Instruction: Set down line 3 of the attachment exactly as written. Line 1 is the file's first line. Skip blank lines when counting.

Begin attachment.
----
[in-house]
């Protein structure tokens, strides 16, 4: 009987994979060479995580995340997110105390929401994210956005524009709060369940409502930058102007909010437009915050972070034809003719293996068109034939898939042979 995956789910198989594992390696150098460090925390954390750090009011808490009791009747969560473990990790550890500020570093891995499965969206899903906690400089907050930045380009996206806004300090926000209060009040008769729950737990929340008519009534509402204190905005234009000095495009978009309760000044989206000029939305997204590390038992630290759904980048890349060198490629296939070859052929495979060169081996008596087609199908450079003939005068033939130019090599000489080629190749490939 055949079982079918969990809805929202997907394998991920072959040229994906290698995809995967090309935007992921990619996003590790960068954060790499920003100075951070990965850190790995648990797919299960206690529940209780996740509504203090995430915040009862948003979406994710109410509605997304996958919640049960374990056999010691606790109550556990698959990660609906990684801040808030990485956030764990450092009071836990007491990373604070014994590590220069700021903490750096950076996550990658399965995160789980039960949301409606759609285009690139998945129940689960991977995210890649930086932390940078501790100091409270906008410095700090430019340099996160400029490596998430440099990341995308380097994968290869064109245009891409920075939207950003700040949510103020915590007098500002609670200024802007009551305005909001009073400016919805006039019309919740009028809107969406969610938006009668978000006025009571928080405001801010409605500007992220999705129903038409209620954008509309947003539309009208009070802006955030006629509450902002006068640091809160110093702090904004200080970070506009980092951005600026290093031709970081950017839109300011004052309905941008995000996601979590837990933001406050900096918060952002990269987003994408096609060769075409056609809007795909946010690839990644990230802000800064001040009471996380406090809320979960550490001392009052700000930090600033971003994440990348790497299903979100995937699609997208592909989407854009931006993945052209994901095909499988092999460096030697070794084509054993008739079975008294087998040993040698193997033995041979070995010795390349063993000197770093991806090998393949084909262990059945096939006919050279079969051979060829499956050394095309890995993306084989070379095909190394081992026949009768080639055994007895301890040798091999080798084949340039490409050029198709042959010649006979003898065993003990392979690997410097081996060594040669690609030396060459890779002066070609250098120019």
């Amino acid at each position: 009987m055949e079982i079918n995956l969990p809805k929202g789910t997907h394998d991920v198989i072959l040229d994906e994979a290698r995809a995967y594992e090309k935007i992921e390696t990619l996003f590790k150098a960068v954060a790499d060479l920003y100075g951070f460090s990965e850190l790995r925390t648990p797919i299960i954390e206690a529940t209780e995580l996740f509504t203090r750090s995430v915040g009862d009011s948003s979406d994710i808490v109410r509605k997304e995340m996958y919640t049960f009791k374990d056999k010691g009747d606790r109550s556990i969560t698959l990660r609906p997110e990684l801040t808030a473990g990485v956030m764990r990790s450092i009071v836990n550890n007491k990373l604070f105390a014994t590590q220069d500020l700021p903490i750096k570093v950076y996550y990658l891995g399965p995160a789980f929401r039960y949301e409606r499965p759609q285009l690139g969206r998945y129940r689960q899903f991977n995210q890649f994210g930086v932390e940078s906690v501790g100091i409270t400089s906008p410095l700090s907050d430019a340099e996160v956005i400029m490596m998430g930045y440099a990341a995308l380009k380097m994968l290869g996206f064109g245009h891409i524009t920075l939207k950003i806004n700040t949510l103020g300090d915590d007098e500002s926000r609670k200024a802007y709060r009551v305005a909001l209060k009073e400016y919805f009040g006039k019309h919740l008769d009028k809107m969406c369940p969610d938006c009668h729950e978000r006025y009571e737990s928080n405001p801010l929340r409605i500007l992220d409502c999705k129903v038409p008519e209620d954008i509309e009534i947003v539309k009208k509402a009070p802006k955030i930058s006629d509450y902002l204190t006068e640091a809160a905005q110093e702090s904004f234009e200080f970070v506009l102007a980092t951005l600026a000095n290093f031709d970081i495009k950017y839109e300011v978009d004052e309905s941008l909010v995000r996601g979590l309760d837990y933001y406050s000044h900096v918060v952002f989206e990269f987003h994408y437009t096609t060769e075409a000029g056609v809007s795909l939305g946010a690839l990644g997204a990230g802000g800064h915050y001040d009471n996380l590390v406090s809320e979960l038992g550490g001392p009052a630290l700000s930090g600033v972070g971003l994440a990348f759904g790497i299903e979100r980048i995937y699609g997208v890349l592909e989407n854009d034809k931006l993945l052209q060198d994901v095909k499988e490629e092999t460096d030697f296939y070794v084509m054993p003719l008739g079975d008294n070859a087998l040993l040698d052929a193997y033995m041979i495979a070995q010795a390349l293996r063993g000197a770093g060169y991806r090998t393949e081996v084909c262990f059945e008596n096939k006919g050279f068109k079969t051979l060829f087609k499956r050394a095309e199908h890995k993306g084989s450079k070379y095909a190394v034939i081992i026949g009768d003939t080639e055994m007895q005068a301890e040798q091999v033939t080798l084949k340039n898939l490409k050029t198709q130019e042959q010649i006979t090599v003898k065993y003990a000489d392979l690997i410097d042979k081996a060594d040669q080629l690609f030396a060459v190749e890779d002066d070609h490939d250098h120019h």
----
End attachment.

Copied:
């Amino acid at each position: 009987m055949e079982i079918n995956l969990p809805k929202g789910t997907h394998d991920v198989i072959l040229d994906e994979a290698r995809a995967y594992e090309k935007i992921e390696t990619l996003f590790k150098a960068v954060a790499d060479l920003y100075g951070f460090s990965e850190l790995r925390t648990p797919i299960i954390e206690a529940t209780e995580l996740f509504t203090r750090s995430v915040g009862d009011s948003s979406d994710i808490v109410r509605k997304e995340m996958y919640t049960f009791k374990d056999k010691g009747d606790r109550s556990i969560t698959l990660r609906p997110e990684l801040t808030a473990g990485v956030m764990r990790s450092i009071v836990n550890n007491k990373l604070f105390a014994t590590q220069d500020l700021p903490i750096k570093v950076y996550y990658l891995g399965p995160a789980f929401r039960y949301e409606r499965p759609q285009l690139g969206r998945y129940r689960q899903f991977n995210q890649f994210g930086v932390e940078s906690v501790g100091i409270t400089s906008p410095l700090s907050d430019a340099e996160v956005i400029m490596m998430g930045y440099a990341a995308l380009k380097m994968l290869g996206f064109g245009h891409i524009t920075l939207k950003i806004n700040t949510l103020g300090d915590d007098e500002s926000r609670k200024a802007y709060r009551v305005a909001l209060k009073e400016y919805f009040g006039k019309h919740l008769d009028k809107m969406c369940p969610d938006c009668h729950e978000r006025y009571e737990s928080n405001p801010l929340r409605i500007l992220d409502c999705k129903v038409p008519e209620d954008i509309e009534i947003v539309k009208k509402a009070p802006k955030i930058s006629d509450y902002l204190t006068e640091a809160a905005q110093e702090s904004f234009e200080f970070v506009l102007a980092t951005l600026a000095n290093f031709d970081i495009k950017y839109e300011v978009d004052e309905s941008l909010v995000r996601g979590l309760d837990y933001y406050s000044h900096v918060v952002f989206e990269f987003h994408y437009t096609t060769e075409a000029g056609v809007s795909l939305g946010a690839l990644g997204a990230g802000g800064h915050y001040d009471n996380l590390v406090s809320e979960l038992g550490g001392p009052a630290l700000s930090g600033v972070g971003l994440a990348f759904g790497i299903e979100r980048i995937y699609g997208v890349l592909e989407n854009d034809k931006l993945l052209q060198d994901v095909k499988e490629e092999t460096d030697f296939y070794v084509m054993p003719l008739g079975d008294n070859a087998l040993l040698d052929a193997y033995m041979i495979a070995q010795a390349l293996r063993g000197a770093g060169y991806r090998t393949e081996v084909c262990f059945e008596n096939k006919g050279f068109k079969t051979l060829f087609k499956r050394a095309e199908h890995k993306g084989s450079k070379y095909a190394v034939i081992i026949g009768d003939t080639e055994m007895q005068a301890e040798q091999v033939t080798l084949k340039n898939l490409k050029t198709q130019e042959q010649i006979t090599v003898k065993y003990a000489d392979l690997i410097d042979k081996a060594d040669q080629l690609f030396a060459v190749e890779d002066d070609h490939d250098h120019h």